Black Classics Reborn, Graphically

Artists draw African-American literature, from Du Bois to Hurston, in a new Graphics Classics volume.

Kristian Williams

A panel from Zora Neale Hurston's "Filling Station." (Illustration by Milton Knight)

For more than a decade, Eure­ka Pro­duc­tions has been con­vert­ing 19th- and 20th-cen­tu­ry lit­er­a­ture – Poe, Wilde, Steven­son, Alcott – into high-qual­i­ty graph­ic nov­els. The Graph­ic Clas­sics series reminds us of the com­ic genre’s lit­er­ary poten­tial and harkens back to the pop­u­lar ori­gins of much of our most revered literature.

Throughout the collection, the writing and the art are good enough to deserve the attention of readers who have no special interest in black literature--or in comics.

The twen­ty-sec­ond vol­ume, African-Amer­i­can Clas­sics, the first in the series to fea­ture the work of black authors, has adapt­ed 23 sto­ries and poems by writ­ers such as Langston Hugh­es, Zora Neale Hurston and W.E.B. Du Bois.

The sto­ries and poems were writ­ten between 1891 and 1931, and pre­dictably, the Harlem Renais­sance pre­dom­i­nates. More than a third of the selec­tions includ­ed were pub­lished in 1922. The lit­er­a­ture is old, but the art – all of it by con­tem­po­rary African Amer­i­cans – is new.

Race is the uni­fy­ing theme of the book, it being what all the writ­ers and artists share, and the African-Amer­i­can expe­ri­ence is present, in both large and small ways. Some of the pieces rep­re­sent a kind of protest lit­er­a­ture, expos­ing the cru­el and absurd inequal­i­ties of Amer­i­can soci­ety. Oth­ers cel­e­brate black­ness in its var­i­ous forms, embrac­ing the sense of com­mu­ni­ty, tak­ing pride in the cul­tur­al her­itage, or med­i­tat­ing on the phys­i­cal beau­ty of black fea­tures. But noth­ing in the book is only about race, and it would be wrong to try to reduce any of these pieces to a sin­gle dimen­sion. There are sto­ries here about war, lone­li­ness, mag­ic, neigh­bor­hood life, moral­i­ty and the foibles and flaws that so often char­ac­ter­ize humanity.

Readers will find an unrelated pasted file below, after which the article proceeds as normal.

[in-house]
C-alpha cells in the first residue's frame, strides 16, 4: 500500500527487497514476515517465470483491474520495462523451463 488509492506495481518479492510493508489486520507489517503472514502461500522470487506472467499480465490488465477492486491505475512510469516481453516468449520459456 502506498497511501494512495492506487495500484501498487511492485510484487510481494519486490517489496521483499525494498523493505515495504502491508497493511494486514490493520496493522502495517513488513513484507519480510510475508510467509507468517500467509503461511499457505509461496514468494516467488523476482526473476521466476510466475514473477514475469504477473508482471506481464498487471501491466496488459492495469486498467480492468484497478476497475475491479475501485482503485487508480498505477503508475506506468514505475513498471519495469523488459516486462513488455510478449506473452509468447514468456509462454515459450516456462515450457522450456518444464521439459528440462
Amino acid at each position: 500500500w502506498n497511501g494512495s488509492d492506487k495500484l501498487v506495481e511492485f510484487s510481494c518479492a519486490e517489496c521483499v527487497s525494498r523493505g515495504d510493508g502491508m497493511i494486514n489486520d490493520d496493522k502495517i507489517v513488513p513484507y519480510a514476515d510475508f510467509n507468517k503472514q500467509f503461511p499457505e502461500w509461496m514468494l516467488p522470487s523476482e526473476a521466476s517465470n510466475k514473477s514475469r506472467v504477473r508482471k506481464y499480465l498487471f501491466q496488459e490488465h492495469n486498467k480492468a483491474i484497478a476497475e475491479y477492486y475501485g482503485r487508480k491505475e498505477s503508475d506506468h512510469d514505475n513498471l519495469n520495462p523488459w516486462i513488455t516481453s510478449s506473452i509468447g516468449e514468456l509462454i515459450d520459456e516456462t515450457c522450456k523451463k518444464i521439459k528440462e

Besides race, oth­er kinds of inequal­i­ty also receive atten­tion. Gen­der dis­crim­i­na­tion and vio­lence against women fea­ture promi­nent­ly. Pover­ty is an ele­ment in almost all of the sto­ries, though usu­al­ly in the back­ground. In the sto­ry Shal­manez­er,” how­ev­er, the abo­li­tion­ist and suf­frag­ist Frances E.W. Harp­er notes the suf­fer­ing of toil­ing work­ers and starv­ing chil­dren (whom illus­tra­tor Lance Tooks por­trays some­what pity­ing­ly); and she attrib­ut­es their mis­ery to the upper class’ sin­gle-mind­ed pur­suit of riches.

The fea­tured artists relate their images to the text in diverse ways. In some cas­es – John Jen­nings’ sin­gle, strik­ing image for Claude McKay’s poem Amer­i­ca” is one exam­ple – the visu­als are an artis­tic response to the lit­er­a­ture, but either could stand on its own. In oth­ers, such as Kei­th Mallett’s art for Effie Lee Newsome’s The Bronze Lega­cy,” the visu­als illus­trate the sto­ry, and there­fore depend on the text. And in some – comics in the purest sense – the image and the text are inter­de­pen­dent. Leilani Hickerson’s art for Ethel M. Caution’s Buy­ers of Dreams,” is per­haps the best exam­ple. In this fan­tas­tic moral­i­ty tale, three young women enter the Shop of Dreams,” and each selects the dream that she believes will bring her hap­pi­ness. The plot is sim­ple, the writ­ing is plain, and the vivid images are lit­er­al in their approach. How­ev­er, one could not get the whole sto­ry by read­ing the nar­ra­tion and dia­logue, nor mere­ly deci­pher the action in the pic­tures; the mean­ing exists in their inter­re­la­tion. The words on the page tell us what is hap­pen­ing and move the action along, but the art sets the tone, show­ing us how ordi­nary, and also fab­u­lous, the events depict­ed real­ly are.